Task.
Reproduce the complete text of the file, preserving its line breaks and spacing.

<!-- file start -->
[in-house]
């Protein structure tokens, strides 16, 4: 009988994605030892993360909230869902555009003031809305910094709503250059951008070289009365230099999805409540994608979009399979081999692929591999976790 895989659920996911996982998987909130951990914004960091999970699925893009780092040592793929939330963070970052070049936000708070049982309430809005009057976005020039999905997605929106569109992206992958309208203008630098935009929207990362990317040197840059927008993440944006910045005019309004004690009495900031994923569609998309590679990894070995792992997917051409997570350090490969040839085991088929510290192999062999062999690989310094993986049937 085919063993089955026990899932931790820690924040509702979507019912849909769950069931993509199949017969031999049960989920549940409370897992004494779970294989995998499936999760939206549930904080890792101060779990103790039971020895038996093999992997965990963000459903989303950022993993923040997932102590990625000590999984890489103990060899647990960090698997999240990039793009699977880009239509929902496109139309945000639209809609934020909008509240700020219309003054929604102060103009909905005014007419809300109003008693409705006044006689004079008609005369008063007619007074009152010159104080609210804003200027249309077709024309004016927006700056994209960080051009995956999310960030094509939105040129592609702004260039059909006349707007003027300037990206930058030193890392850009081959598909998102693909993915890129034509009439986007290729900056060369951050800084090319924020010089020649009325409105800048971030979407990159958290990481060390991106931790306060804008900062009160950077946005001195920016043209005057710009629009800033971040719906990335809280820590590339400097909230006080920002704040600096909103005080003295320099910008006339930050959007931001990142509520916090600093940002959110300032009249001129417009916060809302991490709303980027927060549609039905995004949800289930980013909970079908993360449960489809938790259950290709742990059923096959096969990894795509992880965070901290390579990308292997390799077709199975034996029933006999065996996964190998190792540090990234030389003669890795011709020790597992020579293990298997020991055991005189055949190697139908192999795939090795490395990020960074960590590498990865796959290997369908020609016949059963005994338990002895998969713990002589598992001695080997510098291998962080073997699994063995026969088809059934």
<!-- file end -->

[in-house]
């Protein structure tokens, strides 16, 4: 009988994605030892993360909230869902555009003031809305910094709503250059951008070289009365230099999805409540994608979009399979081999692929591999976790 895989659920996911996982998987909130951990914004960091999970699925893009780092040592793929939330963070970052070049936000708070049982309430809005009057976005020039999905997605929106569109992206992958309208203008630098935009929207990362990317040197840059927008993440944006910045005019309004004690009495900031994923569609998309590679990894070995792992997917051409997570350090490969040839085991088929510290192999062999062999690989310094993986049937 085919063993089955026990899932931790820690924040509702979507019912849909769950069931993509199949017969031999049960989920549940409370897992004494779970294989995998499936999760939206549930904080890792101060779990103790039971020895038996093999992997965990963000459903989303950022993993923040997932102590990625000590999984890489103990060899647990960090698997999240990039793009699977880009239509929902496109139309945000639209809609934020909008509240700020219309003054929604102060103009909905005014007419809300109003008693409705006044006689004079008609005369008063007619007074009152010159104080609210804003200027249309077709024309004016927006700056994209960080051009995956999310960030094509939105040129592609702004260039059909006349707007003027300037990206930058030193890392850009081959598909998102693909993915890129034509009439986007290729900056060369951050800084090319924020010089020649009325409105800048971030979407990159958290990481060390991106931790306060804008900062009160950077946005001195920016043209005057710009629009800033971040719906990335809280820590590339400097909230006080920002704040600096909103005080003295320099910008006339930050959007931001990142509520916090600093940002959110300032009249001129417009916060809302991490709303980027927060549609039905995004949800289930980013909970079908993360449960489809938790259950290709742990059923096959096969990894795509992880965070901290390579990308292997390799077709199975034996029933006999065996996964190998190792540090990234030389003669890795011709020790597992020579293990298997020991055991005189055949190697139908192999795939090795490395990020960074960590590498990865796959290997369908020609016949059963005994338990002895998969713990002589598992001695080997510098291998962080073997699994063995026969088809059934």